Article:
Editors note: Indiana’s craft beer industry has been synonymous with sustainability since John Hill opened Indiana’s first brewpub in 1990. In this series (see April’s issue), we’re highlighting the diversity of brewing green, region by region.
Sustainability is as much a people passion as it is a product choice for Back Road Brewery in LaPorte, Shoreline Brewery & Restaurant in Michigan City and Figure 8 Brewing in Valparaiso. All three reside in old buildings with a storied community connection that locals like to reminisce about. These businesses were rehabbed into breweries by their founders, laboring alongside family members and friends using locally sourced materials.
While each has a different business model all three grow out of the cultural history of the region, including names to reflect a local character, event or way of life.
“Naming the beers is region-related,” says owner/brewmaster Sam Strupeck. “Nobody asks about the origin of our Region Rat Red Ale if they’re from here. If they’re not, we can give them the story… associated with Porter and Lake counties in general. I believe it comes from the steel mills starting the term ‘Mill Rats.’”
Smokestack Porter honors the architectural feature jutting into the skyline. Imperial Heirloom Raspberry acknowledges the local farm growing the berries and the distinctive heirloom vegetables used in the food menu.
Rock climbing is the basic story behind Figure 8’s brew names with a personal tie-in for owner Tom Uban and brewer Mike Lahti and their family and friends. Now customers share their connections as well so names have personal meaning.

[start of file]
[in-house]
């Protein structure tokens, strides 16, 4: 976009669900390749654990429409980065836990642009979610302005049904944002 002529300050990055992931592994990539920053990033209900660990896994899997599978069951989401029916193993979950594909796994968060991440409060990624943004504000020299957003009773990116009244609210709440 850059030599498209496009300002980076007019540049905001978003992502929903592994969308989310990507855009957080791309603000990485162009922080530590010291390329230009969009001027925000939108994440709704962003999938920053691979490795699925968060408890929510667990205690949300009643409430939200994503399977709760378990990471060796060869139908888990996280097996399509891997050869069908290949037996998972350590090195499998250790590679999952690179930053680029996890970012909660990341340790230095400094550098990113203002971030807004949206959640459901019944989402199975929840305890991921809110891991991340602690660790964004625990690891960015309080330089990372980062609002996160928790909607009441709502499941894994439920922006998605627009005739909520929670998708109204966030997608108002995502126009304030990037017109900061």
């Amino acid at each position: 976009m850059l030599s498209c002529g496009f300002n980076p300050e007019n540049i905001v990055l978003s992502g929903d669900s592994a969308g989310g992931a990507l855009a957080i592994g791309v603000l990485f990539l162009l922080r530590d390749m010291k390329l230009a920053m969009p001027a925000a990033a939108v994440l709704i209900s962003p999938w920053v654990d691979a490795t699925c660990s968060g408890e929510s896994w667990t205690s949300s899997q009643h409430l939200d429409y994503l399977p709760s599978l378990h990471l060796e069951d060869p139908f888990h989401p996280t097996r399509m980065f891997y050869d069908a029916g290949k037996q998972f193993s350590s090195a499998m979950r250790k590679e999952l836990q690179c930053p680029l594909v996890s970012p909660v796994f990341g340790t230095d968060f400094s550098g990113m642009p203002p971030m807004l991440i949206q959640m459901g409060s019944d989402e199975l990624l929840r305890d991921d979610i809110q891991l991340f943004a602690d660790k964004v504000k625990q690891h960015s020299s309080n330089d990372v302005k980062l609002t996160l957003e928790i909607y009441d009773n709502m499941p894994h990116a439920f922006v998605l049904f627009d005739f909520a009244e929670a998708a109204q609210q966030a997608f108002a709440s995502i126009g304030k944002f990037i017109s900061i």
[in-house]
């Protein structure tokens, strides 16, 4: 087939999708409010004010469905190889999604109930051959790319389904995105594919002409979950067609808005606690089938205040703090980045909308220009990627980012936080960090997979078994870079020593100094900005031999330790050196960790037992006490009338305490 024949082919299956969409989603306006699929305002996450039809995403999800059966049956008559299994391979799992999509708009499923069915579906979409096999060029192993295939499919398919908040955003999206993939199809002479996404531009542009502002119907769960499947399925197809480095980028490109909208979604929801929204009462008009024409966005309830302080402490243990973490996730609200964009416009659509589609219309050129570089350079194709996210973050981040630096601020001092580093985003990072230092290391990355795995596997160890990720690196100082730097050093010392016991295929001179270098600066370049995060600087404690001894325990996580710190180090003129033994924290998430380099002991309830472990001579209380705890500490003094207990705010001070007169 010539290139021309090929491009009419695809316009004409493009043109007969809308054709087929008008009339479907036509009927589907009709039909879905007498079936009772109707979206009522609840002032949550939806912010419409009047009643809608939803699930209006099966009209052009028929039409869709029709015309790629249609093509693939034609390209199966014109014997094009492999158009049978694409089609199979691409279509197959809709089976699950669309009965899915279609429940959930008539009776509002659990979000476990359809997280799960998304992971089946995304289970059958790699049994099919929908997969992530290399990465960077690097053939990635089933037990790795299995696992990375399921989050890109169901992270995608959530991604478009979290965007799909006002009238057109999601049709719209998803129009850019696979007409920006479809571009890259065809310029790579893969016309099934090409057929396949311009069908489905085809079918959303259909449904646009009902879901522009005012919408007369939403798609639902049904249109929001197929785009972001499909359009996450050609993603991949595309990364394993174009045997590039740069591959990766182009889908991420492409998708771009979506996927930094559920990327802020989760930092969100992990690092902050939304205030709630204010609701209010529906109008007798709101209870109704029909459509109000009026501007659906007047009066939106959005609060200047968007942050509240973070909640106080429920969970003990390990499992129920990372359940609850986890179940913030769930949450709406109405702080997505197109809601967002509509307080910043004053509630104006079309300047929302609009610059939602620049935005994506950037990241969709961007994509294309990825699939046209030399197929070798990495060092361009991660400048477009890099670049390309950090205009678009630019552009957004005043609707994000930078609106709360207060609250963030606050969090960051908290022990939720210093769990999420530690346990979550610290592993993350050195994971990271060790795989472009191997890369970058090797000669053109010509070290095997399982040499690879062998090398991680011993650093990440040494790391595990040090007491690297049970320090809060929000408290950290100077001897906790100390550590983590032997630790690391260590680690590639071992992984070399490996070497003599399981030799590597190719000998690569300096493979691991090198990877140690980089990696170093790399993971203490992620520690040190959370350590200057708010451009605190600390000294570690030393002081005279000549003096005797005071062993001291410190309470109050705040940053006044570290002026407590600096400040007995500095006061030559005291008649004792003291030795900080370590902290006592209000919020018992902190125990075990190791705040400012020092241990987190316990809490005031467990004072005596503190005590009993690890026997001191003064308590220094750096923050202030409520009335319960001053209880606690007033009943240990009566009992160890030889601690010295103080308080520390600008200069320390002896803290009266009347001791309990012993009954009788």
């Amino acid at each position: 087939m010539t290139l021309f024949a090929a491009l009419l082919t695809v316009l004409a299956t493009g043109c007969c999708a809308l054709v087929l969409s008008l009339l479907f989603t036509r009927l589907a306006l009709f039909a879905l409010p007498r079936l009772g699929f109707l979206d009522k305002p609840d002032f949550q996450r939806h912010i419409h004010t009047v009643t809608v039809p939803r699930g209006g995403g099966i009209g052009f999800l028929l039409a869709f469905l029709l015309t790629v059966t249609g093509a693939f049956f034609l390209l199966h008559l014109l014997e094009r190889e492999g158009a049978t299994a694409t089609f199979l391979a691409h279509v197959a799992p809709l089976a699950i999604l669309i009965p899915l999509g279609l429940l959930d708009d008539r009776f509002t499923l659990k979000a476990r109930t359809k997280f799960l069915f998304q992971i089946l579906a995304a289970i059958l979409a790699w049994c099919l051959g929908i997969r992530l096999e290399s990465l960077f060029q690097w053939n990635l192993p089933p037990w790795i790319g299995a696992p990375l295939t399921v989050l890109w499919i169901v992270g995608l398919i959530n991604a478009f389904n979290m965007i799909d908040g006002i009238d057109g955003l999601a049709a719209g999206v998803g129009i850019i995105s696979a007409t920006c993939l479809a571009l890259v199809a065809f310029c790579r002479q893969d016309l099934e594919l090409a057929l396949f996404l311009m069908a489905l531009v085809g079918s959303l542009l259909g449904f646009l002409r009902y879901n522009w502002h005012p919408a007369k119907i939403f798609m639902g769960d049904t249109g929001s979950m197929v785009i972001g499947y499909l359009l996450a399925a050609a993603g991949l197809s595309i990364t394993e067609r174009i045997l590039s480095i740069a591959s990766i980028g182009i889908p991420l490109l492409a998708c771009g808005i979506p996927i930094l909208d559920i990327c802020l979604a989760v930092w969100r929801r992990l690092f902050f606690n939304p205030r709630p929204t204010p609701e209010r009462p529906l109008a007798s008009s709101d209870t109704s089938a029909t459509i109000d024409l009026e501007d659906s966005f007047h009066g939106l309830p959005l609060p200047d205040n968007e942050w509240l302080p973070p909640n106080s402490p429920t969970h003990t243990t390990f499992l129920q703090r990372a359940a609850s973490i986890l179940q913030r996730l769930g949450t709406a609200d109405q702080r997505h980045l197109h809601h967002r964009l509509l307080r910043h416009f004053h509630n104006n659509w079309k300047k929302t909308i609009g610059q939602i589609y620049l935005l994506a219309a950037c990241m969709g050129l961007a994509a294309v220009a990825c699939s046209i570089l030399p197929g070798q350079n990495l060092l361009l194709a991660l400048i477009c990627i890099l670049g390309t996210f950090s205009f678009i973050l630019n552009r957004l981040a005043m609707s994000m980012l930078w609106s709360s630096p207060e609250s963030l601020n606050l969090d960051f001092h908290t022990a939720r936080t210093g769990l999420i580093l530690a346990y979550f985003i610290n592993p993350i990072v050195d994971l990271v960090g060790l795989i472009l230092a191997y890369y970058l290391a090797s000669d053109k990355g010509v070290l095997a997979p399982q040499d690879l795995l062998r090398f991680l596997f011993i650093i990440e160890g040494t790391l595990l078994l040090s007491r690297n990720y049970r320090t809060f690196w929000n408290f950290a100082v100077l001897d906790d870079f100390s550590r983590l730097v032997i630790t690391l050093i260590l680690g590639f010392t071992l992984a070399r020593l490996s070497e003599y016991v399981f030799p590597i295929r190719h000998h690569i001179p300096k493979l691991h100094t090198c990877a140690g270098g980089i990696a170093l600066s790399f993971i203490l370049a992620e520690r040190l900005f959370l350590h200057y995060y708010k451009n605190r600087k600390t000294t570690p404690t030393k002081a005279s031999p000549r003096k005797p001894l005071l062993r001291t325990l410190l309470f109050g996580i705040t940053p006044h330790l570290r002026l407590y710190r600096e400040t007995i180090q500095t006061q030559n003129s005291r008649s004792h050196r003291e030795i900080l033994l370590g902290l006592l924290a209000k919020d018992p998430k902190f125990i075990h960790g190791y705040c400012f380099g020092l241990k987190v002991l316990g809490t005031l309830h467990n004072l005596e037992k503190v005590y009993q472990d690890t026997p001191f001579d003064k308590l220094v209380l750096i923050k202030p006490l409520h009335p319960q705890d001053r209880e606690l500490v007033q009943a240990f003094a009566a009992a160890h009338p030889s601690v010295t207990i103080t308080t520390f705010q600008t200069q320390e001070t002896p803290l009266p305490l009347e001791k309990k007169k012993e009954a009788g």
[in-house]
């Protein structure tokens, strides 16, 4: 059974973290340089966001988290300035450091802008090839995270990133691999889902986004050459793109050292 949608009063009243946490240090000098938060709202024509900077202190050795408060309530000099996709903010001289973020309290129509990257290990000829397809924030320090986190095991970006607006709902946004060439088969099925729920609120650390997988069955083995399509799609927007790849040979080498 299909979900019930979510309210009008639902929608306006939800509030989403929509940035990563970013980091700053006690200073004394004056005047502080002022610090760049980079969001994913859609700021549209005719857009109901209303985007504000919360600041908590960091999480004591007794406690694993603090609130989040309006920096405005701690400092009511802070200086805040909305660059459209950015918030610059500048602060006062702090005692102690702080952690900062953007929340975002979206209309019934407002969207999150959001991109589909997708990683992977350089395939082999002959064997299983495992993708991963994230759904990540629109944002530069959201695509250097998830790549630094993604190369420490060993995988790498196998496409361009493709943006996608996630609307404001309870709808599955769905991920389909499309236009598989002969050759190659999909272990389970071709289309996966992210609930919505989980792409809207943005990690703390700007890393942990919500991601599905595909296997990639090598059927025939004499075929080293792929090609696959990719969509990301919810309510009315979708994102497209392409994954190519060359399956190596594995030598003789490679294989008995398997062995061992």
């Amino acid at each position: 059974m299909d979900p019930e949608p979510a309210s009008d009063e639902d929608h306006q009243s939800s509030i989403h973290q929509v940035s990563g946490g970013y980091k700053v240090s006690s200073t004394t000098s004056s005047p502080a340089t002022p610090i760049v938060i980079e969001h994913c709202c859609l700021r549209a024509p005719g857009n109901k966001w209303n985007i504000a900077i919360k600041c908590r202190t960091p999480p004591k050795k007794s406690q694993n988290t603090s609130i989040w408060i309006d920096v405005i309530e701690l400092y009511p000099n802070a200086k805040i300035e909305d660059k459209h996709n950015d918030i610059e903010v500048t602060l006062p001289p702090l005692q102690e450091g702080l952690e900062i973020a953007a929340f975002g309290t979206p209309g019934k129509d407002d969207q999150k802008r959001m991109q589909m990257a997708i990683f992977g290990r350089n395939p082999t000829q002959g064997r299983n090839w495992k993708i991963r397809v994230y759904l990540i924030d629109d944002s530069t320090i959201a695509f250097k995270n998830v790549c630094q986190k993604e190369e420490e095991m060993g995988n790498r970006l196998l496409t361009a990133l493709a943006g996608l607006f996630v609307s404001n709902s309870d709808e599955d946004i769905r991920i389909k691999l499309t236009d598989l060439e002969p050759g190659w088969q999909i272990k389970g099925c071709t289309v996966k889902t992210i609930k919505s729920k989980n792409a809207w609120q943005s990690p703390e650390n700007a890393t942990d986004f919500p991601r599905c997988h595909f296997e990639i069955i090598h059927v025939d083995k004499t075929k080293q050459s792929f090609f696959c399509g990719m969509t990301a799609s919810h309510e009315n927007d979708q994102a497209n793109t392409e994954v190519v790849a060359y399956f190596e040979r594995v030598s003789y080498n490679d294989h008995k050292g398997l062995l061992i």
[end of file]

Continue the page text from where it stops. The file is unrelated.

In 1997 when Back Road founder Chuck Kricilek moved from homebrewing into operating a production brewery, he looked for a name to reflect his philosophy. This makes for an interesting story of brand name ownership. His original “Brick” Road idea didn’t irritate anyone connected with the Wizard of Oz, but it did offend a similarly named brewery in Canada, so Kricilek, he says, went with “‘Roads’ [as] a way to take you into the future.”
Kricilek personally distributes bottles and kegs to retail stores and restaurants in the northwest region. If you stop by the brewery on a day when Kricilek is brewing he’ll stop to share a taste but generally you come upon a selection of Back Road’s brews, such as I did, with a visit to STOP 50 Wood Fired Pizzaria.
STOP 50 owner Chris Bardol says he “looks for [brewers] with the same dedication to their craft as we have to ours, which is the authentic Naples Style Pie prepared just as it was 168 years ago in a brick oven.”
Like brewers, Bardol sources his products regionally, including pizza ingredients and specially seasoned wood for the fire.
Sustainability and wood are equally significant to Shoreline, which buys used bourbon barrels to age some its of beer, after which the now twice-used barrels are broken up for firewood for locally-based Lange’s Meat Market to use for smoking meat that Shoreline buys for its restaurant.
You’ll also be savoring the distinctive flavors of locally grown and harvested hops for each of the breweries’ seasonal harvest ales. And while all three give spent grains to farmers for animal feed and compost use, Figure 8 retains a portion to use in their own kitchen to make beer bread and pretzels, and for 4-legged friends, a special treat of dog biscuits.
Visit the Art & Earth Trail to learn more about breweries and brewpubs.